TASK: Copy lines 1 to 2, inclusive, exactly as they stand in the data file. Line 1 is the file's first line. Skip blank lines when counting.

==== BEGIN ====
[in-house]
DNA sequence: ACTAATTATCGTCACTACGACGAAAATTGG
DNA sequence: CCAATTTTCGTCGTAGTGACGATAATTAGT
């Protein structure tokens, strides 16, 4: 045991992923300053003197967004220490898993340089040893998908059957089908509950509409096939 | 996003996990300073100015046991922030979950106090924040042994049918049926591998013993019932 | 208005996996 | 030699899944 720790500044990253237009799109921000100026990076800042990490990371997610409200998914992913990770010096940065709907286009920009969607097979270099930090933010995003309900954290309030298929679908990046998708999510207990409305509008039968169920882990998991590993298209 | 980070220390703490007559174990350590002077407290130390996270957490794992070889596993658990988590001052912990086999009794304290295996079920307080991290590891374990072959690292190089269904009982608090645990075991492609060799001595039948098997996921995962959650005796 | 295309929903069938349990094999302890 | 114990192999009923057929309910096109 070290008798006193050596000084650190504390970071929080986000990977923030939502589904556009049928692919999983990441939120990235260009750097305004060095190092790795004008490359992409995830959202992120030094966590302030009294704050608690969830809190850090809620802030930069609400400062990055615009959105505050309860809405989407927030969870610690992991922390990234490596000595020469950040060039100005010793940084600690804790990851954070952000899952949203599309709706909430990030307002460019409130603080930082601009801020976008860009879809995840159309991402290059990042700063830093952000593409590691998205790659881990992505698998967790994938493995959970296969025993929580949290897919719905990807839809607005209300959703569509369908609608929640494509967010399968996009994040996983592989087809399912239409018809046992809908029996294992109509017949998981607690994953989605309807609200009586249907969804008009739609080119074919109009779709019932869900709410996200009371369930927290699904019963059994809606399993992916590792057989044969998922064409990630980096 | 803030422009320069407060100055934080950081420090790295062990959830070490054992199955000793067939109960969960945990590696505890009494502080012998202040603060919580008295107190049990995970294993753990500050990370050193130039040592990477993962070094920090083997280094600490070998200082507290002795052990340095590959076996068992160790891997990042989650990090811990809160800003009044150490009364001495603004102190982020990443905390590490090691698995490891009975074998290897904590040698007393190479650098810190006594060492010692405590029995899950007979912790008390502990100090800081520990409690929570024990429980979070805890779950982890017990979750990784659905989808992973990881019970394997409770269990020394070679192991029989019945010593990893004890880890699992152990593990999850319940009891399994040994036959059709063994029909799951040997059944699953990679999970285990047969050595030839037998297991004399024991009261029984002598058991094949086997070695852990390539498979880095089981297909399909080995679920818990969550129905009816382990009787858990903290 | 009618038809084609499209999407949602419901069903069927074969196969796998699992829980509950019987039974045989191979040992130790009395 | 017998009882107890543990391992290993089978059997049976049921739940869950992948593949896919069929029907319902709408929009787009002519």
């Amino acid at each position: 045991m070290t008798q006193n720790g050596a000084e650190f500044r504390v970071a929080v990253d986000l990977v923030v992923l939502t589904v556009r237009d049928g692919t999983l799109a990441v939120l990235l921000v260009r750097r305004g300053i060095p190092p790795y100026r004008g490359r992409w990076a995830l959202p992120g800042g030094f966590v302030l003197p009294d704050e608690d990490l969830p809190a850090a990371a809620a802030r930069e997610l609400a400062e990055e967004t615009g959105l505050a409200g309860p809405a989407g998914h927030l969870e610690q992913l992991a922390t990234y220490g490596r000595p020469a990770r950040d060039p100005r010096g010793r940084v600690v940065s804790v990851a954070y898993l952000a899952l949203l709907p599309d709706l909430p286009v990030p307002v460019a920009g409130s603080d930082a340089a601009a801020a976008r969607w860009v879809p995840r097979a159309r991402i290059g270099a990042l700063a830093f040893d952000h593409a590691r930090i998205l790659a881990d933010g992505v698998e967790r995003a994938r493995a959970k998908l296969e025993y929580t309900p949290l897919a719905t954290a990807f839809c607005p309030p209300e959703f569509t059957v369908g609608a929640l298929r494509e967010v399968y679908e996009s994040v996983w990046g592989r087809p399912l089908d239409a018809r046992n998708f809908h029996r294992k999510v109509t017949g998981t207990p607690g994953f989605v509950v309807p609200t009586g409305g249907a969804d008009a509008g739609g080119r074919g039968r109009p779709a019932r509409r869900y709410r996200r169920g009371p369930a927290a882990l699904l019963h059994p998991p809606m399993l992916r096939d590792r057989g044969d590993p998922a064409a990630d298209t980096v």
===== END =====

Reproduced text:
[in-house]
DNA sequence: ACTAATTATCGTCACTACGACGAAAATTGG